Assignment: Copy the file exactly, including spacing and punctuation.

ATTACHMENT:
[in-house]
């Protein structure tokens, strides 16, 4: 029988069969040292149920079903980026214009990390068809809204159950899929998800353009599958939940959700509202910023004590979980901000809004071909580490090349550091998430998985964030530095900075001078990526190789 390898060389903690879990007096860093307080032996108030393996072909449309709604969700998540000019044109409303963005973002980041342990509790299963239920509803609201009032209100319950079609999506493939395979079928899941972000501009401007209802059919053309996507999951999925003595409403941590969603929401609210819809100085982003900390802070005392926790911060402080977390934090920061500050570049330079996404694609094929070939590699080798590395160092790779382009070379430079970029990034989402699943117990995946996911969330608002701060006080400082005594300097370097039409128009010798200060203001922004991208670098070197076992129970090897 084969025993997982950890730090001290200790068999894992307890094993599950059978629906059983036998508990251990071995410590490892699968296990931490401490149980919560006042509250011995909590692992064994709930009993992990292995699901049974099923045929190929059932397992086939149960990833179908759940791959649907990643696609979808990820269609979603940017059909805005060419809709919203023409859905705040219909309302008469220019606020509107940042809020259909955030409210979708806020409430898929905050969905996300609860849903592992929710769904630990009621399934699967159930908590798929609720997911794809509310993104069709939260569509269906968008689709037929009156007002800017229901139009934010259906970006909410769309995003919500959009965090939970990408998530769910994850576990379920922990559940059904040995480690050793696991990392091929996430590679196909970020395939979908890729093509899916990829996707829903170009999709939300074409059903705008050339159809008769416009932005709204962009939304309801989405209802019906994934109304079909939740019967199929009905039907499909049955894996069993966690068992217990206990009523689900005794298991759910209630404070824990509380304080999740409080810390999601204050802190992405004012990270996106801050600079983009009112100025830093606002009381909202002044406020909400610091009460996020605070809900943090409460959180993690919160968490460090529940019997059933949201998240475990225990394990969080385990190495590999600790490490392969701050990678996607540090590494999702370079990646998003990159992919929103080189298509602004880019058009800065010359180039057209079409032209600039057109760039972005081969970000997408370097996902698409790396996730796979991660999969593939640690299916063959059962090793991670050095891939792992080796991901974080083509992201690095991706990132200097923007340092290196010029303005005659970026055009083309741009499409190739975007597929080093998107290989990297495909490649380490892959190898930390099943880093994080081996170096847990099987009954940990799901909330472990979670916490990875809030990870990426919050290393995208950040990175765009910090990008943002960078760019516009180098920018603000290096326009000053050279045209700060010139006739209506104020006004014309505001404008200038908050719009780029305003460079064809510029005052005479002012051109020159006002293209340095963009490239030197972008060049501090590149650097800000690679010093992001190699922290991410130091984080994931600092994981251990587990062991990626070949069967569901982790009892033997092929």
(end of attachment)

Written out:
[in-house]
């Protein structure tokens, strides 16, 4: 029988069969040292149920079903980026214009990390068809809204159950899929998800353009599958939940959700509202910023004590979980901000809004071909580490090349550091998430998985964030530095900075001078990526190789 390898060389903690879990007096860093307080032996108030393996072909449309709604969700998540000019044109409303963005973002980041342990509790299963239920509803609201009032209100319950079609999506493939395979079928899941972000501009401007209802059919053309996507999951999925003595409403941590969603929401609210819809100085982003900390802070005392926790911060402080977390934090920061500050570049330079996404694609094929070939590699080798590395160092790779382009070379430079970029990034989402699943117990995946996911969330608002701060006080400082005594300097370097039409128009010798200060203001922004991208670098070197076992129970090897 084969025993997982950890730090001290200790068999894992307890094993599950059978629906059983036998508990251990071995410590490892699968296990931490401490149980919560006042509250011995909590692992064994709930009993992990292995699901049974099923045929190929059932397992086939149960990833179908759940791959649907990643696609979808990820269609979603940017059909805005060419809709919203023409859905705040219909309302008469220019606020509107940042809020259909955030409210979708806020409430898929905050969905996300609860849903592992929710769904630990009621399934699967159930908590798929609720997911794809509310993104069709939260569509269906968008689709037929009156007002800017229901139009934010259906970006909410769309995003919500959009965090939970990408998530769910994850576990379920922990559940059904040995480690050793696991990392091929996430590679196909970020395939979908890729093509899916990829996707829903170009999709939300074409059903705008050339159809008769416009932005709204962009939304309801989405209802019906994934109304079909939740019967199929009905039907499909049955894996069993966690068992217990206990009523689900005794298991759910209630404070824990509380304080999740409080810390999601204050802190992405004012990270996106801050600079983009009112100025830093606002009381909202002044406020909400610091009460996020605070809900943090409460959180993690919160968490460090529940019997059933949201998240475990225990394990969080385990190495590999600790490490392969701050990678996607540090590494999702370079990646998003990159992919929103080189298509602004880019058009800065010359180039057209079409032209600039057109760039972005081969970000997408370097996902698409790396996730796979991660999969593939640690299916063959059962090793991670050095891939792992080796991901974080083509992201690095991706990132200097923007340092290196010029303005005659970026055009083309741009499409190739975007597929080093998107290989990297495909490649380490892959190898930390099943880093994080081996170096847990099987009954940990799901909330472990979670916490990875809030990870990426919050290393995208950040990175765009910090990008943002960078760019516009180098920018603000290096326009000053050279045209700060010139006739209506104020006004014309505001404008200038908050719009780029305003460079064809510029005052005479002012051109020159006002293209340095963009490239030197972008060049501090590149650097800000690679010093992001190699922290991410130091984080994931600092994981251990587990062991990626070949069967569901982790009892033997092929």